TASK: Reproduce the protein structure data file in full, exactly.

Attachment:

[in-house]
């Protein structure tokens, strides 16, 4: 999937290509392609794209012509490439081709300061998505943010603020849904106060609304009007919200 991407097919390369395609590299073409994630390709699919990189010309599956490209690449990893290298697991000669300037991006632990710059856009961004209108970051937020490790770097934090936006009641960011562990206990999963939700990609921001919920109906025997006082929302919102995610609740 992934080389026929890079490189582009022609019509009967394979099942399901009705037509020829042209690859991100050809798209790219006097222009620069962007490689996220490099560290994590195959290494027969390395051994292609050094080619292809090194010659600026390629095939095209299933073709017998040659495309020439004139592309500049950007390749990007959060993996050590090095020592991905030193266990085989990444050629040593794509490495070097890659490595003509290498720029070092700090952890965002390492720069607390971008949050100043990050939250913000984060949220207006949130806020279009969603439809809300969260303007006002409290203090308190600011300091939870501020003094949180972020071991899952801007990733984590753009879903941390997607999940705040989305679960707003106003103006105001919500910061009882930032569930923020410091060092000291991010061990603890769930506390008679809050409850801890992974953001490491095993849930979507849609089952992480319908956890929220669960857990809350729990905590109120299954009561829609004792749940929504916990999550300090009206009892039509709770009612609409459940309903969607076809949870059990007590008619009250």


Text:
[in-house]
């Protein structure tokens, strides 16, 4: 999937290509392609794209012509490439081709300061998505943010603020849904106060609304009007919200 991407097919390369395609590299073409994630390709699919990189010309599956490209690449990893290298697991000669300037991006632990710059856009961004209108970051937020490790770097934090936006009641960011562990206990999963939700990609921001919920109906025997006082929302919102995610609740 992934080389026929890079490189582009022609019509009967394979099942399901009705037509020829042209690859991100050809798209790219006097222009620069962007490689996220490099560290994590195959290494027969390395051994292609050094080619292809090194010659600026390629095939095209299933073709017998040659495309020439004139592309500049950007390749990007959060993996050590090095020592991905030193266990085989990444050629040593794509490495070097890659490595003509290498720029070092700090952890965002390492720069607390971008949050100043990050939250913000984060949220207006949130806020279009969603439809809300969260303007006002409290203090308190600011300091939870501020003094949180972020071991899952801007990733984590753009879903941390997607999940705040989305679960707003106003103006105001919500910061009882930032569930923020410091060092000291991010061990603890769930506390008679809050409850801890992974953001490491095993849930979507849609089952992480319908956890929220669960857990809350729990905590109120299954009561829609004792749940929504916990999550300090009206009892039509709770009612609409459940309903969607076809949870059990007590008619009250």